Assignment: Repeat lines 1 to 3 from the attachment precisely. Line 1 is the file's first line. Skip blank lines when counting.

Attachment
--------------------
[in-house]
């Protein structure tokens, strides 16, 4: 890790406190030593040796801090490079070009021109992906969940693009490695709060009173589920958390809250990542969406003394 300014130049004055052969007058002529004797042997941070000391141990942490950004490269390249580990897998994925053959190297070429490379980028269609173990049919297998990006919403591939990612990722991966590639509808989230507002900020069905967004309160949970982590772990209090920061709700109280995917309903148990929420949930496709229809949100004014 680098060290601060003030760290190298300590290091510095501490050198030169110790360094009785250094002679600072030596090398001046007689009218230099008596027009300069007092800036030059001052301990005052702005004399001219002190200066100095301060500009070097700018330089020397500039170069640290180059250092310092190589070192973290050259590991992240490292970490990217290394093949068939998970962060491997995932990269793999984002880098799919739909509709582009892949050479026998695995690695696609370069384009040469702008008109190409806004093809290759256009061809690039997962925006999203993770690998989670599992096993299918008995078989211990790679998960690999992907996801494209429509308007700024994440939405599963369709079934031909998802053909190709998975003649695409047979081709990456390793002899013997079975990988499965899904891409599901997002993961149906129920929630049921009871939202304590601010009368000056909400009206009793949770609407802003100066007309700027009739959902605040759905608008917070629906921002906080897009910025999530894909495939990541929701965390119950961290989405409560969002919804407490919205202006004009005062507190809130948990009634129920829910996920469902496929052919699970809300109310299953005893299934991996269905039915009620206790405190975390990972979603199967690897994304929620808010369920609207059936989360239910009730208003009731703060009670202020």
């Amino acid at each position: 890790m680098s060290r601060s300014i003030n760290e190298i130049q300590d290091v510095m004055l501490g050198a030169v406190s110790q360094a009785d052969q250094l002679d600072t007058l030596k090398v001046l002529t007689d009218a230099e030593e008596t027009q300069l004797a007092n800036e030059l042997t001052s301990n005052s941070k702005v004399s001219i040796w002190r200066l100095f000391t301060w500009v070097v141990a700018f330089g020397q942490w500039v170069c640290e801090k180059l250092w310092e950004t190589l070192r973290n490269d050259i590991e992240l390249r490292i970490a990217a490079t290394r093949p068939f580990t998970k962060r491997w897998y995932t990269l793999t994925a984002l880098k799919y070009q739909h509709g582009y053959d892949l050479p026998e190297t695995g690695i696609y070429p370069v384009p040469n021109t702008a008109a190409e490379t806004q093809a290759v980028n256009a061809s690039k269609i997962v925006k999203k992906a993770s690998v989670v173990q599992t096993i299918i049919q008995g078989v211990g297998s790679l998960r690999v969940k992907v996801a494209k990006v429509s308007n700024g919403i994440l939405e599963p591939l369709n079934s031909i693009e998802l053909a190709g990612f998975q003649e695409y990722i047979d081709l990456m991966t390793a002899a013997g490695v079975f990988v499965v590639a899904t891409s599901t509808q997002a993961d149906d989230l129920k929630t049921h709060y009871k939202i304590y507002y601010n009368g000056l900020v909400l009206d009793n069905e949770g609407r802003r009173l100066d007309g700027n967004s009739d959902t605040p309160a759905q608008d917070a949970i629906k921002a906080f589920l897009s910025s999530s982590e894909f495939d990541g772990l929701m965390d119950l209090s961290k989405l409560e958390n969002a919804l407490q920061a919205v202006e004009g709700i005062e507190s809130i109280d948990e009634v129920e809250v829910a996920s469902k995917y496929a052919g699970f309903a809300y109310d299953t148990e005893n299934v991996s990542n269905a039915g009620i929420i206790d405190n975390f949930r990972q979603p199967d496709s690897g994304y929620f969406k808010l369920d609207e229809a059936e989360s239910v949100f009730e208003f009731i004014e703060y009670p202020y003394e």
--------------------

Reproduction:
[in-house]
């Protein structure tokens, strides 16, 4: 890790406190030593040796801090490079070009021109992906969940693009490695709060009173589920958390809250990542969406003394 300014130049004055052969007058002529004797042997941070000391141990942490950004490269390249580990897998994925053959190297070429490379980028269609173990049919297998990006919403591939990612990722991966590639509808989230507002900020069905967004309160949970982590772990209090920061709700109280995917309903148990929420949930496709229809949100004014 680098060290601060003030760290190298300590290091510095501490050198030169110790360094009785250094002679600072030596090398001046007689009218230099008596027009300069007092800036030059001052301990005052702005004399001219002190200066100095301060500009070097700018330089020397500039170069640290180059250092310092190589070192973290050259590991992240490292970490990217290394093949068939998970962060491997995932990269793999984002880098799919739909509709582009892949050479026998695995690695696609370069384009040469702008008109190409806004093809290759256009061809690039997962925006999203993770690998989670599992096993299918008995078989211990790679998960690999992907996801494209429509308007700024994440939405599963369709079934031909998802053909190709998975003649695409047979081709990456390793002899013997079975990988499965899904891409599901997002993961149906129920929630049921009871939202304590601010009368000056909400009206009793949770609407802003100066007309700027009739959902605040759905608008917070629906921002906080897009910025999530894909495939990541929701965390119950961290989405409560969002919804407490919205202006004009005062507190809130948990009634129920829910996920469902496929052919699970809300109310299953005893299934991996269905039915009620206790405190975390990972979603199967690897994304929620808010369920609207059936989360239910009730208003009731703060009670202020």
């Amino acid at each position: 890790m680098s060290r601060s300014i003030n760290e190298i130049q300590d290091v510095m004055l501490g050198a030169v406190s110790q360094a009785d052969q250094l002679d600072t007058l030596k090398v001046l002529t007689d009218a230099e030593e008596t027009q300069l004797a007092n800036e030059l042997t001052s301990n005052s941070k702005v004399s001219i040796w002190r200066l100095f000391t301060w500009v070097v141990a700018f330089g020397q942490w500039v170069c640290e801090k180059l250092w310092e950004t190589l070192r973290n490269d050259i590991e992240l390249r490292i970490a990217a490079t290394r093949p068939f580990t998970k962060r491997w897998y995932t990269l793999t994925a984002l880098k799919y070009q739909h509709g582009y053959d892949l050479p026998e190297t695995g690695i696609y070429p370069v384009p040469n021109t702008a008109a190409e490379t806004q093809a290759v980028n256009a061809s690039k269609i997962v925006k999203k992906a993770s690998v989670v173990q599992t096993i299918i049919q008995g078989v211990g297998s790679l998960r690999v969940k992907v996801a494209k990006v429509s308007n700024g919403i994440l939405e599963p591939l369709n079934s031909i693009e998802l053909a190709g990612f998975q003649e695409y990722i047979d081709l990456m991966t390793a002899a013997g490695v079975f990988v499965v590639a899904t891409s599901t509808q997002a993961d149906d989230l129920k929630t049921h709060y009871k939202i304590y507002y601010n009368g000056l900020v909400l009206d009793n069905e949770g609407r802003r009173l100066d007309g700027n967004s009739d959902t605040p309160a759905q608008d917070a949970i629906k921002a906080f589920l897009s910025s999530s982590e894909f495939d990541g772990l929701m965390d119950l209090s961290k989405l409560e958390n969002a919804l407490q920061a919205v202006e004009g709700i005062e507190s809130i109280d948990e009634v129920e809250v829910a996920s469902k995917y496929a052919g699970f309903a809300y109310d299953t148990e005893n299934v991996s990542n269905a039915g009620i929420i206790d405190n975390f949930r990972q979603p199967d496709s690897g994304y929620f969406k808010l369920d609207e229809a059936e989360s239910v949100f009730e208003f009731i004014e703060y009670p202020y003394e």